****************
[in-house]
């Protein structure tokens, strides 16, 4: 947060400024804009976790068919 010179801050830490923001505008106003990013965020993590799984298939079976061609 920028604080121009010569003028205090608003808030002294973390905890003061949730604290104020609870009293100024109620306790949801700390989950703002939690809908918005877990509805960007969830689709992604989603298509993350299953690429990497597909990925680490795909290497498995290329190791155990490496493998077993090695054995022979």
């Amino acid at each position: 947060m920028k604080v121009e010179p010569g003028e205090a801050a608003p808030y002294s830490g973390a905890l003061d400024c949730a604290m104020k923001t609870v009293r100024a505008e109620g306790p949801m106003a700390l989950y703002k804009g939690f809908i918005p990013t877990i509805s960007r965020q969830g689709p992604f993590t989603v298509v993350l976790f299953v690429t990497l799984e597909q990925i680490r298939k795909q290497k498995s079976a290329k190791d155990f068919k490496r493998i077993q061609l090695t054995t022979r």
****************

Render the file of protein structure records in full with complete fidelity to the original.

[in-house]
């Protein structure tokens, strides 16, 4: 947060400024804009976790068919 010179801050830490923001505008106003990013965020993590799984298939079976061609 920028604080121009010569003028205090608003808030002294973390905890003061949730604290104020609870009293100024109620306790949801700390989950703002939690809908918005877990509805960007969830689709992604989603298509993350299953690429990497597909990925680490795909290497498995290329190791155990490496493998077993090695054995022979």
């Amino acid at each position: 947060m920028k604080v121009e010179p010569g003028e205090a801050a608003p808030y002294s830490g973390a905890l003061d400024c949730a604290m104020k923001t609870v009293r100024a505008e109620g306790p949801m106003a700390l989950y703002k804009g939690f809908i918005p990013t877990i509805s960007r965020q969830g689709p992604f993590t989603v298509v993350l976790f299953v690429t990497l799984e597909q990925i680490r298939k795909q290497k498995s079976a290329k190791d155990f068919k490496r493998i077993q061609l090695t054995t022979r």